When you arrive at the Saguaro National Park the first thing you notice is the abundance of the beautiful Saguaro cactus. They grow in many shapes and heights. they are like sculptures in the desert. No two are alike. The blossom which looks like it is carved out of wax, is the State Flower of Arizona. Saguaros have a relatively long life span. They take up to 75 years to develop a side arm. Some of these beauties can live 150 years. Take all of the back roads in the park. There are picnic areas and many trails to wander around. The visitor center should be your first stop.
RV Parks in this are that we like are GILBERT RAY, and DESERT TRAILS RV Park, which is our favorite. In addition to the nice RV sites, they have great entertainment, and lots of acvtivities. The pool and the large Dog Park are also reasons to choose this park.
A saguaro without arms is called a spear. The night blooming white and yellow flowers appear April through June and the sweet, ruby-colored fruit matures by late June. Saguaro flowers are self incompatible thus require cross pollination. Large quantities of pollen are required for complete pollination as there are numerous ovules. A well pollinated fruit will contain several thousand tiny seeds.
The major pollinators are bats, primarily the lesser long-nosed bat, feeding on the nectar from the night-blooming flowers, which often remain open in the morning.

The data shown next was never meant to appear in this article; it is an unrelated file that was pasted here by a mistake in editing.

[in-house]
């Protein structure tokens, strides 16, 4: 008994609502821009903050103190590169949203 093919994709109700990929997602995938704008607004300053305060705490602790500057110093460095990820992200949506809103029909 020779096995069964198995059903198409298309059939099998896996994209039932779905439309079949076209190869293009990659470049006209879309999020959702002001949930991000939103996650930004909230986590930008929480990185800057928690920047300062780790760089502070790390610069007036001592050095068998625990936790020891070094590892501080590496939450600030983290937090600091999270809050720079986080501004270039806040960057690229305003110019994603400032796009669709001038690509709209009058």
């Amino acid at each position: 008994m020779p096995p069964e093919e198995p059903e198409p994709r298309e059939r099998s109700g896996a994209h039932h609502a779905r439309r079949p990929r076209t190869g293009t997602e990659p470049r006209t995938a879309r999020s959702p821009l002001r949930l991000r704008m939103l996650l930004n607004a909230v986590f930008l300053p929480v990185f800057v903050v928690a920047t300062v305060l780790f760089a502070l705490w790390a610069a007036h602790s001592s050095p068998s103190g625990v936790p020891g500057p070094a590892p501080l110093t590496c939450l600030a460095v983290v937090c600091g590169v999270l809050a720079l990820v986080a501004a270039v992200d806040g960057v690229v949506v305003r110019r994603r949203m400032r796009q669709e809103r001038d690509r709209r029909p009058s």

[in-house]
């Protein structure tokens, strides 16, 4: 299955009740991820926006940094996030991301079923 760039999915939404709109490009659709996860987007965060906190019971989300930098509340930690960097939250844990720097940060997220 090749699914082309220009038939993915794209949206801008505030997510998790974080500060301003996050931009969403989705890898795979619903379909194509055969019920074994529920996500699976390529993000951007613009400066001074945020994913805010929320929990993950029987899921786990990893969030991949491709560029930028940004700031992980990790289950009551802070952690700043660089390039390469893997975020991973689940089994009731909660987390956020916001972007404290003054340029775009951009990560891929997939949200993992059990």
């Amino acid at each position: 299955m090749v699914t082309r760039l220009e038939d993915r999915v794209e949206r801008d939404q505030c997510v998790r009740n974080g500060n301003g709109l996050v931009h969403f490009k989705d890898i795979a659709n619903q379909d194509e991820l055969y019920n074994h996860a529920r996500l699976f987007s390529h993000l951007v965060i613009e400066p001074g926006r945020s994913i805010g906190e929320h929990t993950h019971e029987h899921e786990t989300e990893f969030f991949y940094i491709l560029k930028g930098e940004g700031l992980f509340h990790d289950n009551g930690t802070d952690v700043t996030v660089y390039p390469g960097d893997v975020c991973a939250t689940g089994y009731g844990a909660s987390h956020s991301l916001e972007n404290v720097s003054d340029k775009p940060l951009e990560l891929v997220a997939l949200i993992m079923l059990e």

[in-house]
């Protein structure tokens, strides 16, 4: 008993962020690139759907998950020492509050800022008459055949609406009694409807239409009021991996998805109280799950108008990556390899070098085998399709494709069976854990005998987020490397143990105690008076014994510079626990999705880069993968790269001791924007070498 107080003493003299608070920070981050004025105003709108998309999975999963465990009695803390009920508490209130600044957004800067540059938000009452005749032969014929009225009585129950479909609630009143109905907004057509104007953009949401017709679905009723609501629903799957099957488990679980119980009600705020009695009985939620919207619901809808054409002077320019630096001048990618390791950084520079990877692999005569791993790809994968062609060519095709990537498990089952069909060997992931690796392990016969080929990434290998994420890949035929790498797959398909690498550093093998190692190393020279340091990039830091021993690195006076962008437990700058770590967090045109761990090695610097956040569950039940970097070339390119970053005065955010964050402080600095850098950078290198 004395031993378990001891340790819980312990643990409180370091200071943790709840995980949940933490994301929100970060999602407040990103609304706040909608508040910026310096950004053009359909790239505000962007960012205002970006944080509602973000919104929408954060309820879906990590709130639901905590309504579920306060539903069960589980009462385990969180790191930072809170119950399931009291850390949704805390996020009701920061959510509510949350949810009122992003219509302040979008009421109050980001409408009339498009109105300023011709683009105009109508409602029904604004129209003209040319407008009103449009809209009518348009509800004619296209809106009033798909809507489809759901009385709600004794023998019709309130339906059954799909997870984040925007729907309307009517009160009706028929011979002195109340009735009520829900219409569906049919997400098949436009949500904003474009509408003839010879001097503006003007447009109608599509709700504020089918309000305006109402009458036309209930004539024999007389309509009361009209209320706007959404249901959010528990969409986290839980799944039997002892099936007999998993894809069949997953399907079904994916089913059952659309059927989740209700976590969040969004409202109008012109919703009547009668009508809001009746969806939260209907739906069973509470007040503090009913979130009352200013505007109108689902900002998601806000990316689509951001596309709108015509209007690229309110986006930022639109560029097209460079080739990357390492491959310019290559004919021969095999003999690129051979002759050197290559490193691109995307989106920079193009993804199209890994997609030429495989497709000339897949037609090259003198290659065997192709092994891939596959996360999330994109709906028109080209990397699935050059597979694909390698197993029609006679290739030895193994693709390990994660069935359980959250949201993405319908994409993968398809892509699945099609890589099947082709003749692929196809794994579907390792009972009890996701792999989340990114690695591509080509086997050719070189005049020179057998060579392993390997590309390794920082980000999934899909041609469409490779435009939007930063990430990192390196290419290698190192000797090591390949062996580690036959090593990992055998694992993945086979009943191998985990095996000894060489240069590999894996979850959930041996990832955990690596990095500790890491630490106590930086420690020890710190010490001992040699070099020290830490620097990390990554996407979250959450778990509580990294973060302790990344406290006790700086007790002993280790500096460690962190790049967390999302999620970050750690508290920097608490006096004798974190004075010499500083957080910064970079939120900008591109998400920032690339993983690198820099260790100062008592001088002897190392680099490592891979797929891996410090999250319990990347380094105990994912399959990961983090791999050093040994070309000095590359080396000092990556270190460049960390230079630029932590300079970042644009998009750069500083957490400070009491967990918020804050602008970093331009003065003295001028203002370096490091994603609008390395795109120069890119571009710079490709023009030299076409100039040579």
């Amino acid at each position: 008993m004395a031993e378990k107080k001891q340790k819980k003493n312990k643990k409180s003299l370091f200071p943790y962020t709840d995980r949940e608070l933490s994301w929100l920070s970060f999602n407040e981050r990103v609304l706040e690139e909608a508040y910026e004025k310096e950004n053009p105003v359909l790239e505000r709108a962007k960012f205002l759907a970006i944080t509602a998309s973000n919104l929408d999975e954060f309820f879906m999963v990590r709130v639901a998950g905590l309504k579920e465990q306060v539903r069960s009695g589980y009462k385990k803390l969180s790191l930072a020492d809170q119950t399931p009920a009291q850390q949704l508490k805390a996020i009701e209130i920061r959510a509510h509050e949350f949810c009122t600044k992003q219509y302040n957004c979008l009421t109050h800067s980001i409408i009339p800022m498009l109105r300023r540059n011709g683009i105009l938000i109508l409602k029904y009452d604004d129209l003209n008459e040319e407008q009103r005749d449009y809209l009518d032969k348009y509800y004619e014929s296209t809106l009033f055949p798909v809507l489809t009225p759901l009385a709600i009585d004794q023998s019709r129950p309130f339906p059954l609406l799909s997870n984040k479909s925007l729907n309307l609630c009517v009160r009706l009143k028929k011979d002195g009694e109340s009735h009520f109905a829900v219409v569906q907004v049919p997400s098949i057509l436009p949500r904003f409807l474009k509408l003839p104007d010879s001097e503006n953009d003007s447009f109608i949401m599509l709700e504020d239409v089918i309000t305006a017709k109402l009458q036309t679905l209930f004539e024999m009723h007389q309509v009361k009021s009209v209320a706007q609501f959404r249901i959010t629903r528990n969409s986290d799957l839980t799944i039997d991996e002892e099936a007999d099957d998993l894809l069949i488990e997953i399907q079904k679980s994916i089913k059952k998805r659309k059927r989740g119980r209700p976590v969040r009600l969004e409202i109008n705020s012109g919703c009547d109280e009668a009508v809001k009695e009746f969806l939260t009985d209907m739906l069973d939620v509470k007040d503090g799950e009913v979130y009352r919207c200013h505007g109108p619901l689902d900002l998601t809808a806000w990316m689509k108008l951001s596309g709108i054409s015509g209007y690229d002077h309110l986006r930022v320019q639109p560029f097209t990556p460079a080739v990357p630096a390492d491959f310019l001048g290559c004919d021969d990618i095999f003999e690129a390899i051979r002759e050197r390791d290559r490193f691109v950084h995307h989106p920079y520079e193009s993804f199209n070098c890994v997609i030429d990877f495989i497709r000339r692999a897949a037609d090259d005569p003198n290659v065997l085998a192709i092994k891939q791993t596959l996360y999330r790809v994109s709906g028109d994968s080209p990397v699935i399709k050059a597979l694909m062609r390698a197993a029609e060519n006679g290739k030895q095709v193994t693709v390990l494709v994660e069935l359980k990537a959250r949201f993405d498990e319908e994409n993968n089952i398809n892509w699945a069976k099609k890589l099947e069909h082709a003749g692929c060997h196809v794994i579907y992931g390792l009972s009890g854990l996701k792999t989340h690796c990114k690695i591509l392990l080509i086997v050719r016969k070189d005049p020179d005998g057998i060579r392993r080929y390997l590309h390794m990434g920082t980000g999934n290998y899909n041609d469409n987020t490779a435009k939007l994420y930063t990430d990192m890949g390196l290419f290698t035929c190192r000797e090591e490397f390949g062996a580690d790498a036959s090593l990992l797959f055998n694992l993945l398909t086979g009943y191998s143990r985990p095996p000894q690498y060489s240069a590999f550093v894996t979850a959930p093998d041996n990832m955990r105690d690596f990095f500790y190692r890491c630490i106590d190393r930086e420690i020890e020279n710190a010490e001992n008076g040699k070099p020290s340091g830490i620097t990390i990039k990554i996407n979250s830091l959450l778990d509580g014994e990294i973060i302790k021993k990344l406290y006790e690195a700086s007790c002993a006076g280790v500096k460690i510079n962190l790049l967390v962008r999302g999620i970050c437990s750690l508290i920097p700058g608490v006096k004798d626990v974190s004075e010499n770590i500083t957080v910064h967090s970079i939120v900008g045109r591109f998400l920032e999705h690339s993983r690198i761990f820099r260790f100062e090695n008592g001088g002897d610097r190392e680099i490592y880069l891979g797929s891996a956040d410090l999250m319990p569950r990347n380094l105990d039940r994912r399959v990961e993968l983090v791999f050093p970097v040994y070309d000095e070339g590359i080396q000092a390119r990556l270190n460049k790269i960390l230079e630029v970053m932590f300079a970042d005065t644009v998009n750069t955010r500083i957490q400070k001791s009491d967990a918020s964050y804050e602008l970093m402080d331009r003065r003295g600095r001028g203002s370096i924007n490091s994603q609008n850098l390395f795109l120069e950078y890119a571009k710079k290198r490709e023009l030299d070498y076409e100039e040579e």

This is the West district of Saguaro National Park. The other part is to the east across Interstate 10.
The best part about camping in this district of the park is the close proximity to The Desert Museum. Here in about 23 acres you can walk among thousands of native plants and flowers. The desert if much more than stickers and sand. The flowers are beautiful and some of the cacti develop edible fruits such as the Barrel Cactus and the Prickly Pear.
The Desert Museum has over two miles of trails. Often you will come upon some of the critters who live here; like various types of snakes, rodents and birds. They are not confined in cages, they live here. In addition to the locals, there are many exhibits of other mammals, birds and reptiles. BIRDS! now this is the place to see and photograph birds. Again you will see many wild raptors flying overhead but during the winter months be sure to see the Free Flight. These birds that fly about do what they do best, they look for food and soar overhead. The official museum bird professional let them out by species and entice them to stick around with tasty teats. Occasionally one will spot a rabbit or rodent and go out into the desert after it. This part of the museum is a perfect opportunity for you to sharpen your photography skills. Fast moving, diving and soaring raptors give you every opportunity to snap an award winning photograph. Check with the museum for the times and dates this opportunity is offered.
If you time your visit just right you will be able to witness the Hummingbird and Butterfly migration in this area as well as the Sierra Vista area.